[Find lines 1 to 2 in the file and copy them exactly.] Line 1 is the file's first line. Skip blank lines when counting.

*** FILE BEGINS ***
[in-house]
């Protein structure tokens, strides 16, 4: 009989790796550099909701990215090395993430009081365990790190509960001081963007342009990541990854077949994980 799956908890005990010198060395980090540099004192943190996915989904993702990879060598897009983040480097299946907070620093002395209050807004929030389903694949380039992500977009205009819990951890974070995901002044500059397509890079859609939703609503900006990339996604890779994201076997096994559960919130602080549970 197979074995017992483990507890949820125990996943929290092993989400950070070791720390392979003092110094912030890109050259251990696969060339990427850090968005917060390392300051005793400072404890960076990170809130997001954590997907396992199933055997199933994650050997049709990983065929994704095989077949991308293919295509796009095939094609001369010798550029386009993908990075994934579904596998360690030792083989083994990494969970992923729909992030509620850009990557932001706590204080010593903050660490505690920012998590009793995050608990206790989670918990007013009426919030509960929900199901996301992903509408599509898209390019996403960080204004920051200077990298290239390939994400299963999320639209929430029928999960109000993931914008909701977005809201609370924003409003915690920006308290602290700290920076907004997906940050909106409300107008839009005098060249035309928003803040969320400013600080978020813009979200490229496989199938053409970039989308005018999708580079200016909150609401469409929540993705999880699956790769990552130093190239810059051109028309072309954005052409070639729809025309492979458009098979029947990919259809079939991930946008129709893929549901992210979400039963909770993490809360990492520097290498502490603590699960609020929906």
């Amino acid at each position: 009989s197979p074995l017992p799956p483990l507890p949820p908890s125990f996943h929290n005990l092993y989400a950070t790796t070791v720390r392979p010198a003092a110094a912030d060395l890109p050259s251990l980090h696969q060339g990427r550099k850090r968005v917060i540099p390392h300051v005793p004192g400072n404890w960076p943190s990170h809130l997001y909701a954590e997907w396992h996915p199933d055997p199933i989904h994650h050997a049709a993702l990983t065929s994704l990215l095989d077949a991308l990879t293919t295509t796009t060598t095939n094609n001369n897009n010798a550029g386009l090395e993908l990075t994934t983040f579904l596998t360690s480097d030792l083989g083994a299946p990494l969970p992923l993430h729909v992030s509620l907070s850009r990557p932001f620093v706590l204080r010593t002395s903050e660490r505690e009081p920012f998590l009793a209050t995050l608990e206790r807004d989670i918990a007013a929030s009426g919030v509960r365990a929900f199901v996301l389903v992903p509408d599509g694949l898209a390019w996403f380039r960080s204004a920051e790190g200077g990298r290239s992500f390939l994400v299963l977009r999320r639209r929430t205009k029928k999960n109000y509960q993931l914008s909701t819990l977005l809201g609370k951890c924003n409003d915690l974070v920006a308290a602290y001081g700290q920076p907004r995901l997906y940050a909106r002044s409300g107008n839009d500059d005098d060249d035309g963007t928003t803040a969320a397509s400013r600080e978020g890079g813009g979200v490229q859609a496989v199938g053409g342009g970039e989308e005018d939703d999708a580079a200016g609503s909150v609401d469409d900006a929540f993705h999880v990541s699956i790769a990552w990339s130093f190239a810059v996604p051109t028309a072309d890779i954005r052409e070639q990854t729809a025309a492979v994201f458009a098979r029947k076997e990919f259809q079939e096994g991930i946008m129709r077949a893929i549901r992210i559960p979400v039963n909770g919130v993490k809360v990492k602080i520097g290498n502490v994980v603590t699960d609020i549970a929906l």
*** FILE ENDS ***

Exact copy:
[in-house]
């Protein structure tokens, strides 16, 4: 009989790796550099909701990215090395993430009081365990790190509960001081963007342009990541990854077949994980 799956908890005990010198060395980090540099004192943190996915989904993702990879060598897009983040480097299946907070620093002395209050807004929030389903694949380039992500977009205009819990951890974070995901002044500059397509890079859609939703609503900006990339996604890779994201076997096994559960919130602080549970 197979074995017992483990507890949820125990996943929290092993989400950070070791720390392979003092110094912030890109050259251990696969060339990427850090968005917060390392300051005793400072404890960076990170809130997001954590997907396992199933055997199933994650050997049709990983065929994704095989077949991308293919295509796009095939094609001369010798550029386009993908990075994934579904596998360690030792083989083994990494969970992923729909992030509620850009990557932001706590204080010593903050660490505690920012998590009793995050608990206790989670918990007013009426919030509960929900199901996301992903509408599509898209390019996403960080204004920051200077990298290239390939994400299963999320639209929430029928999960109000993931914008909701977005809201609370924003409003915690920006308290602290700290920076907004997906940050909106409300107008839009005098060249035309928003803040969320400013600080978020813009979200490229496989199938053409970039989308005018999708580079200016909150609401469409929540993705999880699956790769990552130093190239810059051109028309072309954005052409070639729809025309492979458009098979029947990919259809079939991930946008129709893929549901992210979400039963909770993490809360990492520097290498502490603590699960609020929906």